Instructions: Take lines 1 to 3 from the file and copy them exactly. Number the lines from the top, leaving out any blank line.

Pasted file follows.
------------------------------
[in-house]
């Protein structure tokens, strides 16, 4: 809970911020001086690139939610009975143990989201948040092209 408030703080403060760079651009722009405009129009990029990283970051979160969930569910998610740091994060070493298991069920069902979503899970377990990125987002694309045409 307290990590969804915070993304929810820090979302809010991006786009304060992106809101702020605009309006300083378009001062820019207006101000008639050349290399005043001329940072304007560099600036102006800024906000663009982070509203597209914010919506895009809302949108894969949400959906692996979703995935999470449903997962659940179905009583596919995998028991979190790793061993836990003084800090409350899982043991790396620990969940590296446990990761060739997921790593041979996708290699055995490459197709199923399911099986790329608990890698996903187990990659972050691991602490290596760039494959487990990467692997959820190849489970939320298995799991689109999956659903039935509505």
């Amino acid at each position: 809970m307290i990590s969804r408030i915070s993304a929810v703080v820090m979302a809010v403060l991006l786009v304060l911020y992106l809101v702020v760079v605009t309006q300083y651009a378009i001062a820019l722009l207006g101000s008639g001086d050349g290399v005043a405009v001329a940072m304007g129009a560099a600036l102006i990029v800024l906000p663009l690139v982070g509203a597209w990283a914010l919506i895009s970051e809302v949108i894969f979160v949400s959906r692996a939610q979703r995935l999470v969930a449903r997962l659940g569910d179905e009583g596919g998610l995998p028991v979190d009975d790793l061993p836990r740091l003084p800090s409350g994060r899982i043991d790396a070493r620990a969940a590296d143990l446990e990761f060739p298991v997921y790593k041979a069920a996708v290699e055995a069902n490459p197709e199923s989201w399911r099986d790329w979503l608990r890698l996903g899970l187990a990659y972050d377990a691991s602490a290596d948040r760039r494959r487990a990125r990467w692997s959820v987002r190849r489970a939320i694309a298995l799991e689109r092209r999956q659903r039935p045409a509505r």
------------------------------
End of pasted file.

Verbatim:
[in-house]
């Protein structure tokens, strides 16, 4: 809970911020001086690139939610009975143990989201948040092209 408030703080403060760079651009722009405009129009990029990283970051979160969930569910998610740091994060070493298991069920069902979503899970377990990125987002694309045409 307290990590969804915070993304929810820090979302809010991006786009304060992106809101702020605009309006300083378009001062820019207006101000008639050349290399005043001329940072304007560099600036102006800024906000663009982070509203597209914010919506895009809302949108894969949400959906692996979703995935999470449903997962659940179905009583596919995998028991979190790793061993836990003084800090409350899982043991790396620990969940590296446990990761060739997921790593041979996708290699055995490459197709199923399911099986790329608990890698996903187990990659972050691991602490290596760039494959487990990467692997959820190849489970939320298995799991689109999956659903039935509505």
């Amino acid at each position: 809970m307290i990590s969804r408030i915070s993304a929810v703080v820090m979302a809010v403060l991006l786009v304060l911020y992106l809101v702020v760079v605009t309006q300083y651009a378009i001062a820019l722009l207006g101000s008639g001086d050349g290399v005043a405009v001329a940072m304007g129009a560099a600036l102006i990029v800024l906000p663009l690139v982070g509203a597209w990283a914010l919506i895009s970051e809302v949108i894969f979160v949400s959906r692996a939610q979703r995935l999470v969930a449903r997962l659940g569910d179905e009583g596919g998610l995998p028991v979190d009975d790793l061993p836990r740091l003084p800090s409350g994060r899982i043991d790396a070493r620990a969940a590296d143990l446990e990761f060739p298991v997921y790593k041979a069920a996708v290699e055995a069902n490459p197709e199923s989201w399911r099986d790329w979503l608990r890698l996903g899970l187990a990659y972050d377990a691991s602490a290596d948040r760039r494959r487990a990125r990467w692997s959820v987002r190849r489970a939320i694309a298995l799991e689109r092209r999956q659903r039935p045409a509505r």